The community discussions were designed to be open conversations between manned and unmanned aviation professionals. We are aware that UAS innovation and integration into the National Airspace System (NAS) can create a lot of questions for manned aviation pilots. We were looking to explain how UAS would function in this region once Vantis is complete, as well as to get feedback from manned pilots on how we can ease this transition. 

    We shared a bit about how Vantis works on a technical level, and then dove into how UAS flights on Vantis would affect manned flights in the region. We received questions about how manned pilots could make themselves aware of unmanned flights in the area on a given day and about a dedicated frequency that could be used to communicate with UAS pilots flying in the area. As is common in the aviation industry, safety was the top concern on everyone’s list. 

    One of the biggest things we wanted to communicate was that Vantis aims to be as non-disruptive to manned aviation as possible. UAS flying on Vantis will give way to manned aircraft. We are responsible for being aware of manned aircraft in the airspace in order to detect and avoid. So even if a manned pilot is unaware of flights on Vantis, we are aware of them, and we are ensuring that manned and unmanned aircraft can share airspace safely. 

    It is important to note that receiving a waiver from the FAA allowing BVLOS flights on Vantis will be predicated upon making an impeccable safety case. We have a number of internal criteria that must be met before any flights on Vantis can take place, and they must be met through a rigorous testing process before we move forward. 

    We are building what amounts to public infrastructure; we would never sacrifice public trust in that infrastructure in order to move a bit faster. Like our manned aviation counterparts before us, we are committed to pairing innovation with unwavering safety protocols. 

    In Williston, this meeting was held at Overland Aviation, while in Watford City we were once again at the Roughrider Center. 


    Vantis Radar Install at Williston Basin Airport


    More than Just a Network 

    Since the Northern Plains UAS Test Site was entrusted to administer the creation of Vantis with a significant state investment in this technical infrastructure, we have spent a lot of time talking about what Vantis is. How does Vantis work? Is it like a highway or like a cell phone network or a little like both? Why is it necessary? Why can’t drones fly beyond visual line of sight anyway? Who will use Vantis? What will be the benefit to the state in terms of economic development? Why invest in UAS at all? 

    Those are important questions, of course. But we also think it’s important to talk about the very real impact expanded UAS capabilities will have on the lives of people who have never given aviation, much less drones, more than a second thought.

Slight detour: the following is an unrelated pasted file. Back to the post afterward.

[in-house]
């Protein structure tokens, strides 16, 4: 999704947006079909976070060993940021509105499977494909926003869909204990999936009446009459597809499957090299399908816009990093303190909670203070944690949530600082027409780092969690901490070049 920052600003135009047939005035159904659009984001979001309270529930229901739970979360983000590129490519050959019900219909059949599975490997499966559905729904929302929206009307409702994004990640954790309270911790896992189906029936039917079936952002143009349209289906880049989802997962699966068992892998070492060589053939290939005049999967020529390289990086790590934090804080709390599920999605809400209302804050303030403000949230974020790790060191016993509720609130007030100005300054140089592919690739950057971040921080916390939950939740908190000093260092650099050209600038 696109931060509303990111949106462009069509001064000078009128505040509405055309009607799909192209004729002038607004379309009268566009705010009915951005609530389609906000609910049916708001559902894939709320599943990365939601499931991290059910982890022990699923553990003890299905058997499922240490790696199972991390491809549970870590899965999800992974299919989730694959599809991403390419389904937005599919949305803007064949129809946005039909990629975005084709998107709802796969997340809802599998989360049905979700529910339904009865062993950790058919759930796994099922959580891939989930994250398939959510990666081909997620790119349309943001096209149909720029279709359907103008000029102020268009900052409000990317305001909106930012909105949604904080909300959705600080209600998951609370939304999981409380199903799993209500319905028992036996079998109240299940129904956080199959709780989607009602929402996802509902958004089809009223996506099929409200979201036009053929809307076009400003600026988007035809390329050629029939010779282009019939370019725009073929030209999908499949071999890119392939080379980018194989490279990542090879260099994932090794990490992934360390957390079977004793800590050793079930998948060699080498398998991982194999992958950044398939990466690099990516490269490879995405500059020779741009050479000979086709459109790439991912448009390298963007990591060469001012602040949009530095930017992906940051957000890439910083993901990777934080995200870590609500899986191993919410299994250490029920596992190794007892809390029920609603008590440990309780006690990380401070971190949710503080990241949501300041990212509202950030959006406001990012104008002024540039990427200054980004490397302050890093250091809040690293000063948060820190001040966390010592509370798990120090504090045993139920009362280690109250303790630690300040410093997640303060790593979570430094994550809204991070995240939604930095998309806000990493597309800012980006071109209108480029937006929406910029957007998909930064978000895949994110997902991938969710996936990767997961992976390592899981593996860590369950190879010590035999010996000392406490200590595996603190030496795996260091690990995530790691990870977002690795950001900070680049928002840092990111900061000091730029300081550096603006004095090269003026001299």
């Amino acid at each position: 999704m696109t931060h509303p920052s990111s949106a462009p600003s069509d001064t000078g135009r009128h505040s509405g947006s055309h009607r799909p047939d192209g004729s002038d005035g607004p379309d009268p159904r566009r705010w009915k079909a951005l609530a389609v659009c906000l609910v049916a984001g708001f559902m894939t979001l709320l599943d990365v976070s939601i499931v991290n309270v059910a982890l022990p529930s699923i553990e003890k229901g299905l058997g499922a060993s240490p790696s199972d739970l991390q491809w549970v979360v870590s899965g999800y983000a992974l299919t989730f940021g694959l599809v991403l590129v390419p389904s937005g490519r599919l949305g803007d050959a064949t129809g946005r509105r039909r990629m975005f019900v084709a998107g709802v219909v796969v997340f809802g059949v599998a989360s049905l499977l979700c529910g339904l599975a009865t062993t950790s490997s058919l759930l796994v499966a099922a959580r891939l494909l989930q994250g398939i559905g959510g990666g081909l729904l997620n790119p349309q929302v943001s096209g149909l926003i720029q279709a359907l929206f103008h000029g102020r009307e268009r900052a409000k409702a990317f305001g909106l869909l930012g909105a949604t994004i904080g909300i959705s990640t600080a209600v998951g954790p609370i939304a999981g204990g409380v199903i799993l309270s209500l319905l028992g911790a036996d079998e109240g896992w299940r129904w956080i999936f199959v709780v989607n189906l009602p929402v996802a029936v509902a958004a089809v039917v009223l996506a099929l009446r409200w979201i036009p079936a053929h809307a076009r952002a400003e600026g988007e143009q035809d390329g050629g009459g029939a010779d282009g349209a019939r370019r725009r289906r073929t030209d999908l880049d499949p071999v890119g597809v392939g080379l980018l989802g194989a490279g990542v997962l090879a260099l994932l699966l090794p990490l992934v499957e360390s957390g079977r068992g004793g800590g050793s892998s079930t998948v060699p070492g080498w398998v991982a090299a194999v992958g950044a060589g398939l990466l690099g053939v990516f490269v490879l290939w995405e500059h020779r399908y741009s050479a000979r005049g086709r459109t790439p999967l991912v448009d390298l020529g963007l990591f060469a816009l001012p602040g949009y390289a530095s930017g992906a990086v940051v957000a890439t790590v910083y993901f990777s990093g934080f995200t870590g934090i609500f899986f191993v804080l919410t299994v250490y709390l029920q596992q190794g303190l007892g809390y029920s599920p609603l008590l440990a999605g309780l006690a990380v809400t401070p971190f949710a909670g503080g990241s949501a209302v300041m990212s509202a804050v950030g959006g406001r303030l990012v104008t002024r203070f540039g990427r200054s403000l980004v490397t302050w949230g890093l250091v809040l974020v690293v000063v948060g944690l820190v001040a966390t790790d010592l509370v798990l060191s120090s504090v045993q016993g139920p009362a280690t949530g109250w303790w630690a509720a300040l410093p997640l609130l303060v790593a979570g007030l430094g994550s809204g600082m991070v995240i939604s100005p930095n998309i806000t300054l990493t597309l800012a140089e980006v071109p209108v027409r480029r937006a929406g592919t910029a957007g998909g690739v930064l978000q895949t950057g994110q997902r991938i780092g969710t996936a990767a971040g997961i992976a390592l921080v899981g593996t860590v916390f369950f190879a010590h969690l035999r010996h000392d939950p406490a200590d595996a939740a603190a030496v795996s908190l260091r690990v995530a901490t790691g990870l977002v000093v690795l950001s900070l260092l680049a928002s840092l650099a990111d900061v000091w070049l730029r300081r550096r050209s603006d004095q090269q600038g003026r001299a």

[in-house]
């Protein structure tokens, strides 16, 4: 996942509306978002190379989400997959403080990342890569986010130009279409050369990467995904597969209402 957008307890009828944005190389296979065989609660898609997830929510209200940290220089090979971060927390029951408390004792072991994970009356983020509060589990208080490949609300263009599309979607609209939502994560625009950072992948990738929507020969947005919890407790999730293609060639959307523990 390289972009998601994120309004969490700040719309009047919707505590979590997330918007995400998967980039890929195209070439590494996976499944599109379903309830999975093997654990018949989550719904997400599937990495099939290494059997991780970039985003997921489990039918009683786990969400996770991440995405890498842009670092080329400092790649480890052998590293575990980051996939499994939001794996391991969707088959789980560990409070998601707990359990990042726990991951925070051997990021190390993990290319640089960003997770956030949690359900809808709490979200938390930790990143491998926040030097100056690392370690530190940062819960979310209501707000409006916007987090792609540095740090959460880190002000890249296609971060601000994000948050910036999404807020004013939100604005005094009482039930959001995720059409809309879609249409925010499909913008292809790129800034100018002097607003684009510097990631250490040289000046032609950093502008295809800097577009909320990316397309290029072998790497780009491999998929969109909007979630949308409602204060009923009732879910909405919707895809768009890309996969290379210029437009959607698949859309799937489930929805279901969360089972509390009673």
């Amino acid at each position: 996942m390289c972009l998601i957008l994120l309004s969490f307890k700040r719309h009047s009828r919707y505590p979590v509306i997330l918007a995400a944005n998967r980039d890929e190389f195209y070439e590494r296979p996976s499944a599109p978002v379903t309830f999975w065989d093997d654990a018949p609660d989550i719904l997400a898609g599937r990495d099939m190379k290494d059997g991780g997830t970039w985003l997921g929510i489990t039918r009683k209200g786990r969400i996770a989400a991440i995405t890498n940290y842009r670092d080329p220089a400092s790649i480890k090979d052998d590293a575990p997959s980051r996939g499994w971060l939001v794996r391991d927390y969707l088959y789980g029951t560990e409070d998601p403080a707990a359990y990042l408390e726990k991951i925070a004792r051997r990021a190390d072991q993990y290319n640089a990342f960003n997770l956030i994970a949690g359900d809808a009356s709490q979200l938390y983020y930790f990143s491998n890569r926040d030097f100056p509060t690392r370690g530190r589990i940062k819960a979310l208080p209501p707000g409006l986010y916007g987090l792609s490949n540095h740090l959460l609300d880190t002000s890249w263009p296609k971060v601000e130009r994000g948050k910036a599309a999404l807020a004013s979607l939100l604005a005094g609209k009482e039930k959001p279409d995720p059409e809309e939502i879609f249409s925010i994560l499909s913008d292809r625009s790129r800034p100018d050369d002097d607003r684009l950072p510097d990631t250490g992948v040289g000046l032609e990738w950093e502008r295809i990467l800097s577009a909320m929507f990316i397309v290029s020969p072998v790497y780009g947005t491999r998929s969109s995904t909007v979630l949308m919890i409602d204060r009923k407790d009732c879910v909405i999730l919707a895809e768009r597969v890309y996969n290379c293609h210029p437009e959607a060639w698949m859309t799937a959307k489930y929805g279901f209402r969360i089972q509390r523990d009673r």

• May 25, 2021 14:36 | Anonymous

     

    Scott Nelson’s art of an Israeli 109, signed by Leon Frankel.

    By Scott Nelson

    As Leon Frankel sat strapped into the German fighter airplane, he thought to himself, “What’s a nice Jewish boy from Minot, ND, doing here?”

    Leon had been in the service during World War II and came back a decorated U.S. Navy pilot. After spending some time in Minneapolis, MN, after the war, Leon jumped at the opportunity to open a car and truck dealership in Minot, ND, called Capital Motors.

    After the war, everyone wanted to buy a car and with the booming post-war farm economy, the farmers needed trucks. Frankel would order trucks and put grain boxes on them. Red trucks were the most popular, Leon remembered. Business was good, Leon was making lots of money, had his own place and several girlfriends. Life couldn’t have been better.

    It was then that Leon got “the phone call”. The man on the phone identified himself as Steve Schwartz. Would Leon consider coming to the aid of Israel in their time of need? The new country of Israel was in desperate need of trained combat pilots and was reaching out to the veterans of the just-ended war. Leon told Schwartz he would have to think about it. After several days of thinking about the holocaust and the death camps that had come to light in Germany, Leon thought if he didn’t help, he would never be able to live with himself. Leon asked Schwartz what kind of plane he would be flying. Schwartz said he couldn’t tell him, but they would be just as good as what the enemy had. This, as it turned out, was a big lie!

    The U.S. government frowned on its citizens going to Israel to fight; in fact, it was highly illegal!  

    A story was concocted that Leon had to get to Italy to stop the marriage of his brother and bring him back home. Once out of the country, Frankel diverted to Czechoslovakia to learn to fly fighters being sold to Israel.

    There was an arms embargo against the newly formed state of Israel, in an effort to avoid another full-blown war. Israel’s Arab neighbors were well-equipped with aircraft. The only country Israel could find to sell them fighter aircraft was cash-starved Czechoslovakia, who bought them at highly inflated prices.